NLTP Act and the Church

Dr Asangba Tzudir

With recent calls for repealing the NLTP Act from sitting legislators and more recently from the Naga Council Dimapur stating that the Act needs to be lifted with “proper mechanism” as it is a total failure. Once again this has set the alarm bells ringing with some Church organizations calling for strict enforcement of the Prohibition law. It has also led to heightened debates and discussions but on the same old lines. Considering the ground reality, the NLTP Act is a farce, and the popular opinion of the mass is the call for lifting of this contentious Act.

While, the Naga Council Dimapur is for lifting of the Act with “proper mechanism”, it is also the point of contention. Well, lifting of the Act definitely will be easier than enforcing the act in its strictest manner. However, what can or could be the “proper mechanism” to deal with the situation once the act is lifted? If enforcing failed, even the best of mechanism will be shaken because there is something about the context, behavior and the attitudinal trend of the people that refuses to change. So any mechanism proper will not last. It is not the case always that, if something does not work, then the reverse or the opposite works.  

While the concern of the Church is a serious one, the Church is also sandwiched in the debate on lifting and enforcing. If they try their own means of ‘prohibiting’ they will be criticized, and if they cry out for enforcing, still then they will be condemned bare highlighting other issues and challenges which they should be doing. For now, under the present circumstances neither lifting nor prohibiting is going to work.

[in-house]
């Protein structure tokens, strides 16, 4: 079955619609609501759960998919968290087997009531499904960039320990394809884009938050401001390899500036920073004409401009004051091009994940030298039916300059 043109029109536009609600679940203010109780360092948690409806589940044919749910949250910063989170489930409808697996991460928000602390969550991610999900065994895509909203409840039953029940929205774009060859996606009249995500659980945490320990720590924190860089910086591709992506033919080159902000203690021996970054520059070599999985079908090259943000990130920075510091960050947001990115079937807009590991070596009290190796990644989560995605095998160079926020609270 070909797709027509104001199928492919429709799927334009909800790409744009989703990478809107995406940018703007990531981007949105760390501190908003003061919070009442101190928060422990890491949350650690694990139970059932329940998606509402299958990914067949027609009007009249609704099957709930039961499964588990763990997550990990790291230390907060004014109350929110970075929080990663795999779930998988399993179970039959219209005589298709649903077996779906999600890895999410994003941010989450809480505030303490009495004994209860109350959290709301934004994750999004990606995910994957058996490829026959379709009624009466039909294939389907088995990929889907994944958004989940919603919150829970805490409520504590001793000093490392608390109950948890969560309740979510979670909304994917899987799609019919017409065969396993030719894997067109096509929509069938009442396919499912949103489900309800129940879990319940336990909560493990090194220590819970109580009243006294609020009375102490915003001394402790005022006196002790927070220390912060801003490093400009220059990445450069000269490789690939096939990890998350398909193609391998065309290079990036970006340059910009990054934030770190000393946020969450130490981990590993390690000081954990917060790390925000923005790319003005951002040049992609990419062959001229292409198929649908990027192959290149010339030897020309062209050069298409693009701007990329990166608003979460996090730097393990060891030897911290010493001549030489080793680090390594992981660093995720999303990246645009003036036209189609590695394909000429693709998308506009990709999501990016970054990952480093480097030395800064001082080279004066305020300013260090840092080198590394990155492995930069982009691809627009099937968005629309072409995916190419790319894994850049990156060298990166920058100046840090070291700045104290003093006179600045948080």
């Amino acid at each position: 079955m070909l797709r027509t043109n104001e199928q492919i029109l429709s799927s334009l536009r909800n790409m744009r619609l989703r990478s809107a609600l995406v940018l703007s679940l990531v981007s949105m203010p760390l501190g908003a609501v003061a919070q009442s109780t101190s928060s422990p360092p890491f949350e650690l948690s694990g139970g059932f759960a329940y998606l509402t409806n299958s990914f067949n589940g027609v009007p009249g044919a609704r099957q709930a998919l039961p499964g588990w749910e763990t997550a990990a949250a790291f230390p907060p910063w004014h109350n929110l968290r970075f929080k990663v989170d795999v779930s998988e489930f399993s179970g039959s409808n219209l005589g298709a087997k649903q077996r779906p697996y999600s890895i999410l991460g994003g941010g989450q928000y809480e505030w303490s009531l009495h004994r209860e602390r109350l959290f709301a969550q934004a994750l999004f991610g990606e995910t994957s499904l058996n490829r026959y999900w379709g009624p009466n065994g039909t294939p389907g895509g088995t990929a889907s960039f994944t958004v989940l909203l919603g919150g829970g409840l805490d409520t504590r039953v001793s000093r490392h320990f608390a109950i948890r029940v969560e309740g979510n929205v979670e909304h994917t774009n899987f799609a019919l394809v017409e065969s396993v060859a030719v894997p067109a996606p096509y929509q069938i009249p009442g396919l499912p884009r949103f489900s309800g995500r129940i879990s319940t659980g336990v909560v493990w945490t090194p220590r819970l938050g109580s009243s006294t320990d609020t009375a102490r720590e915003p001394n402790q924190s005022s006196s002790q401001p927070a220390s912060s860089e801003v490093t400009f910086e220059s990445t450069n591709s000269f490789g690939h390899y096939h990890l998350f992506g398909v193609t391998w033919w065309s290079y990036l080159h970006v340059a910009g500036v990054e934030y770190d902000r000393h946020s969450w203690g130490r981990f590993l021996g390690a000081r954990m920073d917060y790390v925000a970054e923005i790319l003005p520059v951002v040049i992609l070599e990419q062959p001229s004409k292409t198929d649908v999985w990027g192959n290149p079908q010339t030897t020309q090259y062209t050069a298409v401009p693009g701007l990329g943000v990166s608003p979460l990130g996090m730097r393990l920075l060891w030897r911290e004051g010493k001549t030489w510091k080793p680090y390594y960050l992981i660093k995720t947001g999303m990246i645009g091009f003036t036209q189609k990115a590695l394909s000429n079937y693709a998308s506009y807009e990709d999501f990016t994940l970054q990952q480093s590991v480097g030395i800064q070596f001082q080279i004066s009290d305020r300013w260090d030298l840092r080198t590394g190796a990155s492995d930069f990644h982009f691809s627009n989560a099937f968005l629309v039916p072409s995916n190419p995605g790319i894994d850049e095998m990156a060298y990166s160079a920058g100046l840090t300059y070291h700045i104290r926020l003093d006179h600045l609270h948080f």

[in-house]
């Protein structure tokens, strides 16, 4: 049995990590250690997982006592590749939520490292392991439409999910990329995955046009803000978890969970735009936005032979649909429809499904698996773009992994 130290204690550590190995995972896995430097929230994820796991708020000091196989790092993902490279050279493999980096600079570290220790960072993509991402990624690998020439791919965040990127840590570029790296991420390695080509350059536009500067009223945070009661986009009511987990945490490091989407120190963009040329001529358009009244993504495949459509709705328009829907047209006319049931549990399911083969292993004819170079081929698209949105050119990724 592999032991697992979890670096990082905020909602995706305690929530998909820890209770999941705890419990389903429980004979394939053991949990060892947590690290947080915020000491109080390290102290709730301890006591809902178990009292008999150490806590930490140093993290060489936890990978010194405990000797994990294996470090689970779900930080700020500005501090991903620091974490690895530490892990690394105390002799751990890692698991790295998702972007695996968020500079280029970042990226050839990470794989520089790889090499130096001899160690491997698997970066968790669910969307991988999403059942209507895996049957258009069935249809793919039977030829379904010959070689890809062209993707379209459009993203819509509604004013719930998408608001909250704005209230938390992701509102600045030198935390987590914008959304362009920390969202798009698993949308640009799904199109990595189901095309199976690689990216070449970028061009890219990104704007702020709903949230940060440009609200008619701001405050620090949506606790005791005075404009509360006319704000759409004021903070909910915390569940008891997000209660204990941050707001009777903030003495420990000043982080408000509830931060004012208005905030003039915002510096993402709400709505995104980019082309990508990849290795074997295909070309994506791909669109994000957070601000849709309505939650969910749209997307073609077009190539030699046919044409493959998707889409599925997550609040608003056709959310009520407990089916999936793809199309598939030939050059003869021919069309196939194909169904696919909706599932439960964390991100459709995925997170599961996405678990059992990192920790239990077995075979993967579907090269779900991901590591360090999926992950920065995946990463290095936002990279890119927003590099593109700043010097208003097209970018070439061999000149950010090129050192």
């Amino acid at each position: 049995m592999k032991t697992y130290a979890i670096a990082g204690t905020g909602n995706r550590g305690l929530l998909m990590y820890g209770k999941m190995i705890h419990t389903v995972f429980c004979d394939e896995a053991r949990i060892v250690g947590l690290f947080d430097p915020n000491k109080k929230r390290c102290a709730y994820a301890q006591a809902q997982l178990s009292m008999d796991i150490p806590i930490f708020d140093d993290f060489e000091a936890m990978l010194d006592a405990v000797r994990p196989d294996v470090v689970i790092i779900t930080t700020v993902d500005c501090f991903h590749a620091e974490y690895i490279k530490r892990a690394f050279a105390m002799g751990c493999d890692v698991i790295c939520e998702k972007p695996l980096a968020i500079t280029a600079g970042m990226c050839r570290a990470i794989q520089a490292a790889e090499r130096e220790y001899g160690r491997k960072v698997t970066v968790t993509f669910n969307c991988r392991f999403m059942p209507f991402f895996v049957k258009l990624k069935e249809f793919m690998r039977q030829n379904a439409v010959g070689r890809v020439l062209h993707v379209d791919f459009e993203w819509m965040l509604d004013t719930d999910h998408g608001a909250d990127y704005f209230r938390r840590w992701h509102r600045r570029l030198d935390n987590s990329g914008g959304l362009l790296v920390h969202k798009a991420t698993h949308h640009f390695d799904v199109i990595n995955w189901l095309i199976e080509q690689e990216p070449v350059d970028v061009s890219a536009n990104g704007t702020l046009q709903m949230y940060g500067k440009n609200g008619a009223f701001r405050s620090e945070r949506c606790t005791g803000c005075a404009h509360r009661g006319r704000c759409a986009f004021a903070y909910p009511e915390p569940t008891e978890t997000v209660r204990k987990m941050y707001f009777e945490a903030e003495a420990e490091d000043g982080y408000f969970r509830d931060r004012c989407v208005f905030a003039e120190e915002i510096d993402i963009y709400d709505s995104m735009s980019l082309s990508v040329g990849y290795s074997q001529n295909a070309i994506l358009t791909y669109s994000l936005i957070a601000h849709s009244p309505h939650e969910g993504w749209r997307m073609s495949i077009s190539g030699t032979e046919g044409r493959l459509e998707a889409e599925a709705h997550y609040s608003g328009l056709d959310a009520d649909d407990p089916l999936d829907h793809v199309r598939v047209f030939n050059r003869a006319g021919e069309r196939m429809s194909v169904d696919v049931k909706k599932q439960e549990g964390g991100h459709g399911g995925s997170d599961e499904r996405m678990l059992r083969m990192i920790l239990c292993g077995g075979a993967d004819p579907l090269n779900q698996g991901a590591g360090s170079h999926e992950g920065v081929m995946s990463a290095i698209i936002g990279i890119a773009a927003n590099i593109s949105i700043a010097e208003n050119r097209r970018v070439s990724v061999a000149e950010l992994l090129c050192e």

What then should the Church do? The Church has a different mandate – the Bible, which has answers on how to deal with problems associated with alcoholism. The idea of Christian love, care and concern often finds neglected. A very strong forte for the Church to intervene and express these beautiful concepts practically is the aspect of Home evangelism and for the Church to reach out to its members. This is one aspect which the Church really needs to strengthen as it has somehow been neglected. As such, the Church may seriously think about employing full time Home Evangelist who has expertise to deal with the different situational contexts of psycho-social, emotional, physical etc. Also, it requires an equal dose of evangelism and counseling. 

Secondly, visiting all homes may be difficult, but it is not so difficult to identify individuals or families that are facing issues related to alcoholism, and thereby giving priority to such individuals and families. For sure, there are alcoholics who are helplessly seeking a way to stop drinking but enslaving themselves finding themselves in a helpless state. 

However, the evils and the issues related to alcoholism is not just the responsibility of the Church alone. Family is the primary institution where teaching and learning begins. Thus, family is a very sacred space to teach and morally mould individuals at the right time. In the end, scattered efforts are not enough, but calls for a collective responsibility and sincerity from every section of people in combating the ills associated with alcoholism.        

(Dr Asangba Tzudir contributes a weekly guest editorial to the Morung Express. Comments can be emailed to